“A Passion Play” like “Thick As A Brick”, is another very ambitious album. Lyrically, as it title suggests, it seems to be a truly passion played, depicting death, ascension to heaven and reincarnation. The lyrics are, as is to be expected of Anderson, impossible, excessive and theatrical, but surprisingly, rarely come across as being too pretentious. Musically, we can listen on it soft acoustic guitars, playful pianos, jovial keyboards, frantic flutes and the usual passionate vocal work by Anderson. Here we have some of the Jethro Tull’s greatest melodies ever made by them. Anderson and his band mates chosen to make the tone a bit more gloomy and dark, while still maintaining their typical light heartedness, but behind this, the song writing remains largely unchanged. The instrumentation is pretty diverse, of course, maybe even more diverse than on “Thick As A Brick”, with more reliance on synthesizers. Perhaps also Ian must have been listening to a lot of Van Der Graaf Generator’s albums lately, so he brought in some saxophones and played them himself. The use of the saxophones on the album, somehow replaced a bit the usual and traditional sound of his flute on the album. However and fortunately, the flute does stand out and remains great as always, though.

Finally, some words about “The Story Of The Hare Who Lost His Spectacles”. As I said before, the piece was broken up in the middle by the childish fairytale “The Hare Who Lost His Spectacles” in an attempt to make a more soft broken in the lengthy album storyline and an attempt to bring some humour to the album too. It’s a nice story narrated with a very funny English accent. Jeffrey’s pompous accent is absolutely wonderful, emphasizing each word on the story.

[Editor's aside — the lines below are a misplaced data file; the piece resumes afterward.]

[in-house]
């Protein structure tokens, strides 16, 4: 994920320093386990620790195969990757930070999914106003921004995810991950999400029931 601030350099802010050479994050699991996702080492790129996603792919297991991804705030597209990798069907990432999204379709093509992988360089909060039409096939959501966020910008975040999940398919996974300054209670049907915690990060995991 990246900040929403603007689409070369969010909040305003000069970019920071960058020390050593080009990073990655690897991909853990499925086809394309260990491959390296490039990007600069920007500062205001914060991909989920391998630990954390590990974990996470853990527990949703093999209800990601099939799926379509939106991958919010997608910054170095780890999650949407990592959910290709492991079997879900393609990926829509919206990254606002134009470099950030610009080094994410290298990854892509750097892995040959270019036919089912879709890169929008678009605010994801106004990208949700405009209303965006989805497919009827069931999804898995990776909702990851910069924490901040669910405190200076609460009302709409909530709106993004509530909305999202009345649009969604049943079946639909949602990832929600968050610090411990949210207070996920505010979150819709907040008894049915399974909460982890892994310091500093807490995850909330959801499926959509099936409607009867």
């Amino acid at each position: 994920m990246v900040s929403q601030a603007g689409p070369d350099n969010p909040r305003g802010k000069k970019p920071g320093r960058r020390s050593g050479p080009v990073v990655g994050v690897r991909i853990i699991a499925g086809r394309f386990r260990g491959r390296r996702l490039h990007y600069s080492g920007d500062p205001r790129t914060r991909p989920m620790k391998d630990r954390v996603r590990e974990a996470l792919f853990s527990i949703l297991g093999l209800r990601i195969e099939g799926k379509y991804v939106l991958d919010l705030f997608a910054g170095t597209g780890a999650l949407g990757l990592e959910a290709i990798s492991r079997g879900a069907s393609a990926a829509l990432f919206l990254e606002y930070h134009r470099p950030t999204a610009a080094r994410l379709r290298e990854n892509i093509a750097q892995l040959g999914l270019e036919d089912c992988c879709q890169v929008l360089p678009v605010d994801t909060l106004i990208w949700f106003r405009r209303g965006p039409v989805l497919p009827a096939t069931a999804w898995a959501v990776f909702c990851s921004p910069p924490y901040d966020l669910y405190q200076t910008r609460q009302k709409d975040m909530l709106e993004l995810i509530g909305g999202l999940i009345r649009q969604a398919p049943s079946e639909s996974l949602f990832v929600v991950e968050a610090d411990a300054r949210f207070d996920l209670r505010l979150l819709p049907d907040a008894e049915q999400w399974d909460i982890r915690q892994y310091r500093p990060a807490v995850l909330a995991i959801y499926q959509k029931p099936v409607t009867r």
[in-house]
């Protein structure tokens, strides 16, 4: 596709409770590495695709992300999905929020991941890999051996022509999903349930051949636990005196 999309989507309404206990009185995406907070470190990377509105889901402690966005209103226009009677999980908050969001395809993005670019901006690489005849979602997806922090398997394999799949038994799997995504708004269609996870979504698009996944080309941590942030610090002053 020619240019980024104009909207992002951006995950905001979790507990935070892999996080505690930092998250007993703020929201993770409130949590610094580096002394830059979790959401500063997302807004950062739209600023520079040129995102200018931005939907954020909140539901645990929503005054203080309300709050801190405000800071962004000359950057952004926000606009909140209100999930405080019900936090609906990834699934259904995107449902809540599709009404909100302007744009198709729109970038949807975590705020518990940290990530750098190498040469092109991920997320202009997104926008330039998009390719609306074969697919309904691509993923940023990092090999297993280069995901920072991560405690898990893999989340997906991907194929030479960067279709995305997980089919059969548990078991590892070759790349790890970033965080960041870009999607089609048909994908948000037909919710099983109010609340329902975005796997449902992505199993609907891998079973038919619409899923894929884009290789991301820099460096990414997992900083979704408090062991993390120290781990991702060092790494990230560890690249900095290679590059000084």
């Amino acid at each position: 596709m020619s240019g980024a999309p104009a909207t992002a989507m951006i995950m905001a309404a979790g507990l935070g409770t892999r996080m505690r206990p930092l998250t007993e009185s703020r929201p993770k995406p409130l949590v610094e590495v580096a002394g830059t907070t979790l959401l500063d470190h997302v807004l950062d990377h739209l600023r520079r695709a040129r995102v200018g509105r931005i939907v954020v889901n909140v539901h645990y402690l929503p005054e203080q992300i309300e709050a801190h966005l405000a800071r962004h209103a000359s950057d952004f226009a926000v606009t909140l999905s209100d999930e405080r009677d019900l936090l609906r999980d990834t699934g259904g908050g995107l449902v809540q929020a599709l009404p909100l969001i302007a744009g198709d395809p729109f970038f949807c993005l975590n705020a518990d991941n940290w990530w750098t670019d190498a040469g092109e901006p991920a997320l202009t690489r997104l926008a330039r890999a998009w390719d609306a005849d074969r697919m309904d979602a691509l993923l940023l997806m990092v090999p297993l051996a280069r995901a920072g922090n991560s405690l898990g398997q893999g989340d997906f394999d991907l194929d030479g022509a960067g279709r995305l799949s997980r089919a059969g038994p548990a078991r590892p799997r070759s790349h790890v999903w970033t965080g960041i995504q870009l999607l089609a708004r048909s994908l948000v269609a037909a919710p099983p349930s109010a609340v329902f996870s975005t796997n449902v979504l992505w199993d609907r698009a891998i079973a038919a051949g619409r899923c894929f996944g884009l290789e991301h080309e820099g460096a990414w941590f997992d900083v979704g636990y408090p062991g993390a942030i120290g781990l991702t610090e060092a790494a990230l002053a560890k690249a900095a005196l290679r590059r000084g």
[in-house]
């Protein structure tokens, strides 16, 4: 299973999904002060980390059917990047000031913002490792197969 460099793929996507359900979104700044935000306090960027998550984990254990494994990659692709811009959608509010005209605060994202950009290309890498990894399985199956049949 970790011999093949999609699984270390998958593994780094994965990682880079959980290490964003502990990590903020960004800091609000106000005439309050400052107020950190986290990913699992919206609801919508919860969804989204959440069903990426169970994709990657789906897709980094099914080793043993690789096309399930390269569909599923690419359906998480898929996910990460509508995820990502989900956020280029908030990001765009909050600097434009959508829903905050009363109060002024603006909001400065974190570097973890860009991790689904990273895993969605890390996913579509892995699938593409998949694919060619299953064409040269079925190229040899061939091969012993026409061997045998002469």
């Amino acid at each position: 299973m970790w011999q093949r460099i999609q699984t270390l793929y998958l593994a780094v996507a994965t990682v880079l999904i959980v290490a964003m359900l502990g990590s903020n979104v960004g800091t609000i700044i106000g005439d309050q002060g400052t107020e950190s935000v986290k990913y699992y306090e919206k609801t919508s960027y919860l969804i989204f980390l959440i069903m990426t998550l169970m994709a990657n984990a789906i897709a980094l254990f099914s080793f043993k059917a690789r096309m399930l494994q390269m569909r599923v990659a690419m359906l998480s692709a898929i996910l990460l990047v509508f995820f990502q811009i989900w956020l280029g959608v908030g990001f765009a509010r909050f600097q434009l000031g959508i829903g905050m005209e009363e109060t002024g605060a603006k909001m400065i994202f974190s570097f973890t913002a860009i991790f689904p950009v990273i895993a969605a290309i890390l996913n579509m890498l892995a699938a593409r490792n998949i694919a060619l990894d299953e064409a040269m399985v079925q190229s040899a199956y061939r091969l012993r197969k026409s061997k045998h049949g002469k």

Conclusion: “A Passion Play” is a great album and remains as one of the best works from the band. It’s much darker than “Thick As A Brick” and is one of the most progressive albums of them. It’s, musically and lyrically one of the most eclectic albums that progressive rock has ever produced. However, it has been view as a shadow of “Thick As A Brick” and considered a clone of it. I completely disagree. It surely doesn’t deserve that. “A Passion Play” certainly deserves the properly attention of all fans of the progressive rock world by its own merits and not to be a copy of their previous album. This is a very mature album displaying some very delicious progressive moments. For those wanting to hear Jethro Tull at their most progressive, this is one of the best albums to get, a real must. “A Passion Play” is a chock full of excellent musicianship and in thirty years on, it still manages to intrigue delightfully, “artsy and pretentious”.


Music was my first love.
John Miles (Rebel)



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"This is the story of a hare who lost his spectacles!"...



Comments:Add a Comment 
e210013
November 21st 2016


1613 Comments

Album Rating: 4.5